OystersCredit to merseabrewery.co.uk

Oysters have always been a popular food to pair with beer, particularly stouts. A lot of companies produce variants on the ‘Oyster Stout’ theme, but Essex brewery Mersea Island goes the extra mile by actually adding local oysters to the brew with its malts and hops. They don’t know too much about whether it has aphrodisiac properties, but they won’t stop you drinking a lot of it to find out…

Rocky Mountain Oyster Stout

Rocky Mountain Oyster Stout - Wynkoop Brewing CompanyOysters of a very different kind from the Colorado-based Wynkoop brewery. Still meat, but this time from a bull, specifically its…er, let’s just say hindquarters. Like a surprising number of the beers on this list, the original idea for Rocky Mountain Oyster Stout came from an April Fools’ Day video, before those who didn’t get the joke (and more than a few that did) started pestering them to make it for real. Lesson here? Always give the public what they want, if even if it is a load of bull…

SrirachaSriracha Stout

Back to our good friends at Rogue again for their take on the condiment dubbed ‘rooster sauce’ by Californians. While there are more than a few beers around that attempt to bring fiery chilli into the brewing process, the amount of brews laden with hot sauce is much thinner on the ground. Like the sauce it’s based on, Rogue insists its Sriracha Hot Stout goes with absolutely ‘anything you’d like to wash down with a spicy kick’. Well, if you insist!

Frankincense and Myrrh

The Lost AbbeyYes, really. The Lost Abbey’s Gift Of The Magi is bittered with the bark of the frankincense tree and features a small dosage of myrrh for a unique take on the seasonal Christmas beer. As for the gold…well, it’s gold coloured. (Not sure whether putting actual gold leaf would’ve messed up the flavor, but still.) At 12% ABV it’s also as strong as an ox. Is it blasphemous to say that Jesus would’ve been proud of this one? By Ryan Burrows What's your favourite beer? Let us know over on @canteentweets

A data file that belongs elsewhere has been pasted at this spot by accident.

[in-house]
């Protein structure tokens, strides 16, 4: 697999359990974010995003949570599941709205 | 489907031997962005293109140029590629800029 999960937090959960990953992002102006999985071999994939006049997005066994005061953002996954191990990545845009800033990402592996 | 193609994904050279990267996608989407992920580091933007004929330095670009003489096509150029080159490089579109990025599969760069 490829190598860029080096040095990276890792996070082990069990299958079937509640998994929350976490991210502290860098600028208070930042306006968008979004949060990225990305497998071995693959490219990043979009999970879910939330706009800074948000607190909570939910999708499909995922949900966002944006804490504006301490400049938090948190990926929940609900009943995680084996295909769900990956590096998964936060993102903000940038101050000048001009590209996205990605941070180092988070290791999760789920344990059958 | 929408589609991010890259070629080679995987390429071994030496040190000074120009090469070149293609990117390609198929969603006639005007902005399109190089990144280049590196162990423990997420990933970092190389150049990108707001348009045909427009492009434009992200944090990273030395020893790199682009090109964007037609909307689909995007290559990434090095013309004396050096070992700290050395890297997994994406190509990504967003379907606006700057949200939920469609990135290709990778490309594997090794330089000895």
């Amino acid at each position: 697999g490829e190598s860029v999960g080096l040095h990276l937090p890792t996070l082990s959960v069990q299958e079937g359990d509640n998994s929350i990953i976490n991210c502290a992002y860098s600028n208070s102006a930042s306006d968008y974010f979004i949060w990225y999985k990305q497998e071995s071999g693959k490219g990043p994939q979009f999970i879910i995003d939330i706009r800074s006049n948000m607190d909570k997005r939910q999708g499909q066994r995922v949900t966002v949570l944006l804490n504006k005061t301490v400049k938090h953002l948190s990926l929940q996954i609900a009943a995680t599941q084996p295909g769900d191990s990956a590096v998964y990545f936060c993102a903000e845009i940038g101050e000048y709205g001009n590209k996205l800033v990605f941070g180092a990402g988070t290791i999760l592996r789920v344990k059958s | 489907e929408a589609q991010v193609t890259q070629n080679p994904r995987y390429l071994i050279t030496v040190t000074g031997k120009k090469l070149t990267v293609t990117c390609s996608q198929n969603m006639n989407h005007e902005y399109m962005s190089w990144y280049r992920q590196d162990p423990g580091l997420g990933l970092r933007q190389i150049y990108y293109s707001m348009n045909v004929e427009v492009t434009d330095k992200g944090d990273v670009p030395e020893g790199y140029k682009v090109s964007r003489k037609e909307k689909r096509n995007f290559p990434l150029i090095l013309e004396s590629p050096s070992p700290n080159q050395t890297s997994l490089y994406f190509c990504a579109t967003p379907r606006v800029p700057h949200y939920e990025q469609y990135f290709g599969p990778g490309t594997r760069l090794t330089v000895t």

In these challenging times…

The Staff Canteen team are taking a different approach to keeping our website independent and delivering content free from commercial influence. Our Editorial team have a critical role to play in informing and supporting our audience in a balanced way. We would never put up a paywall and restrict access – The Staff Canteen is open to all and we want to keep bringing you the content you want; more from younger chefs, more on mental health, more tips and industry knowledge, more recipes and more videos. We need your support right now, more than ever, to keep The Staff Canteen active. Without your financial contributions this would not be possible.

Over the last 12 years, The Staff Canteen has built what has become the go-to platform for chefs and hospitality professionals. As members and visitors, your daily support has made The Staff Canteen what it is today. Our features and videos from the world’s biggest name chefs are something we are proud of. We have over 500,000 followers across Facebook, Twitter, Instagram, YouTube and other social channels, each connecting with chefs across the world. Our editorial and social media team are creating and delivering engaging content every day, to support you and the whole sector - we want to do more for you.

A single coffee is more than £2, a beer is £4.50 and a large glass of wine can be £6 or more.

Support The Staff Canteen from as little as £1 today. Thank you.

The  Staff Canteen

The Staff Canteen

Editor 6th August 2015

Top 10 Oddest Beer Flavours